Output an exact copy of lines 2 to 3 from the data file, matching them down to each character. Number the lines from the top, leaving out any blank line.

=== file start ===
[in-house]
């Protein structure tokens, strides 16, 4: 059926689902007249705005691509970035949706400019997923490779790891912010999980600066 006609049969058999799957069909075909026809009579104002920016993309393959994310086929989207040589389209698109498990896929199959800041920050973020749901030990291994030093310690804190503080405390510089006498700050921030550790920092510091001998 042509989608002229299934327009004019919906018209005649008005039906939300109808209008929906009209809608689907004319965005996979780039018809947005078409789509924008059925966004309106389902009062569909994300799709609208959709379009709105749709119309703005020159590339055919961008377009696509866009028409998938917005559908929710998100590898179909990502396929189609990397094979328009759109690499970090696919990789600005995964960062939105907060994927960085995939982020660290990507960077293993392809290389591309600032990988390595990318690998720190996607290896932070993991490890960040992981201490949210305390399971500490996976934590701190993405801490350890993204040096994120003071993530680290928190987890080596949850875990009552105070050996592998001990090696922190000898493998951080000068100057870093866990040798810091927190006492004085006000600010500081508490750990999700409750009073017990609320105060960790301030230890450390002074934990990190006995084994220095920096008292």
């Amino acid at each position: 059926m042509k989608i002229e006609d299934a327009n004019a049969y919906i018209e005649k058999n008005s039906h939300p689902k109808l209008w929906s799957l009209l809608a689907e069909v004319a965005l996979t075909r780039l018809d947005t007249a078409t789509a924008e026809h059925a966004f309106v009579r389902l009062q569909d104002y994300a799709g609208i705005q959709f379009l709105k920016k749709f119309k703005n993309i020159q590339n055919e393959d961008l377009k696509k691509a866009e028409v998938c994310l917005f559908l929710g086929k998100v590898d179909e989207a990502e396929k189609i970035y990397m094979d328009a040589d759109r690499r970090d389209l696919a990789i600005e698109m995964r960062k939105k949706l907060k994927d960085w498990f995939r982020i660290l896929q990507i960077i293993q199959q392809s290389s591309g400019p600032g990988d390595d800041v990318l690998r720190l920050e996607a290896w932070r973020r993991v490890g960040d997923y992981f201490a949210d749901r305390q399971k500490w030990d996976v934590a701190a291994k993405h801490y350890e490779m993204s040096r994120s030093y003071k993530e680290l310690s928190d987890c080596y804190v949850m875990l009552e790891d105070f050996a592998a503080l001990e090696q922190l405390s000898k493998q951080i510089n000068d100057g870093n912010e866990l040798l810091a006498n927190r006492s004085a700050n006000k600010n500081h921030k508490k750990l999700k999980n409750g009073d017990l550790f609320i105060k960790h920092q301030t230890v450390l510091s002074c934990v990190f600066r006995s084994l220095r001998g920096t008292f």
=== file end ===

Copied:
């Protein structure tokens, strides 16, 4: 059926689902007249705005691509970035949706400019997923490779790891912010999980600066 006609049969058999799957069909075909026809009579104002920016993309393959994310086929989207040589389209698109498990896929199959800041920050973020749901030990291994030093310690804190503080405390510089006498700050921030550790920092510091001998 042509989608002229299934327009004019919906018209005649008005039906939300109808209008929906009209809608689907004319965005996979780039018809947005078409789509924008059925966004309106389902009062569909994300799709609208959709379009709105749709119309703005020159590339055919961008377009696509866009028409998938917005559908929710998100590898179909990502396929189609990397094979328009759109690499970090696919990789600005995964960062939105907060994927960085995939982020660290990507960077293993392809290389591309600032990988390595990318690998720190996607290896932070993991490890960040992981201490949210305390399971500490996976934590701190993405801490350890993204040096994120003071993530680290928190987890080596949850875990009552105070050996592998001990090696922190000898493998951080000068100057870093866990040798810091927190006492004085006000600010500081508490750990999700409750009073017990609320105060960790301030230890450390002074934990990190006995084994220095920096008292």
């Amino acid at each position: 059926m042509k989608i002229e006609d299934a327009n004019a049969y919906i018209e005649k058999n008005s039906h939300p689902k109808l209008w929906s799957l009209l809608a689907e069909v004319a965005l996979t075909r780039l018809d947005t007249a078409t789509a924008e026809h059925a966004f309106v009579r389902l009062q569909d104002y994300a799709g609208i705005q959709f379009l709105k920016k749709f119309k703005n993309i020159q590339n055919e393959d961008l377009k696509k691509a866009e028409v998938c994310l917005f559908l929710g086929k998100v590898d179909e989207a990502e396929k189609i970035y990397m094979d328009a040589d759109r690499r970090d389209l696919a990789i600005e698109m995964r960062k939105k949706l907060k994927d960085w498990f995939r982020i660290l896929q990507i960077i293993q199959q392809s290389s591309g400019p600032g990988d390595d800041v990318l690998r720190l920050e996607a290896w932070r973020r993991v490890g960040d997923y992981f201490a949210d749901r305390q399971k500490w030990d996976v934590a701190a291994k993405h801490y350890e490779m993204s040096r994120s030093y003071k993530e680290l310690s928190d987890c080596y804190v949850m875990l009552e790891d105070f050996a592998a503080l001990e090696q922190l405390s000898k493998q951080i510089n000068d100057g870093n912010e866990l040798l810091a006498n927190r006492s004085a700050n006000k600010n500081h921030k508490k750990l999700k999980n409750g009073d017990l550790f609320i105060k960790h920092q301030t230890v450390l510091s002074c934990v990190f600066r006995s084994l220095r001998g920096t008292f």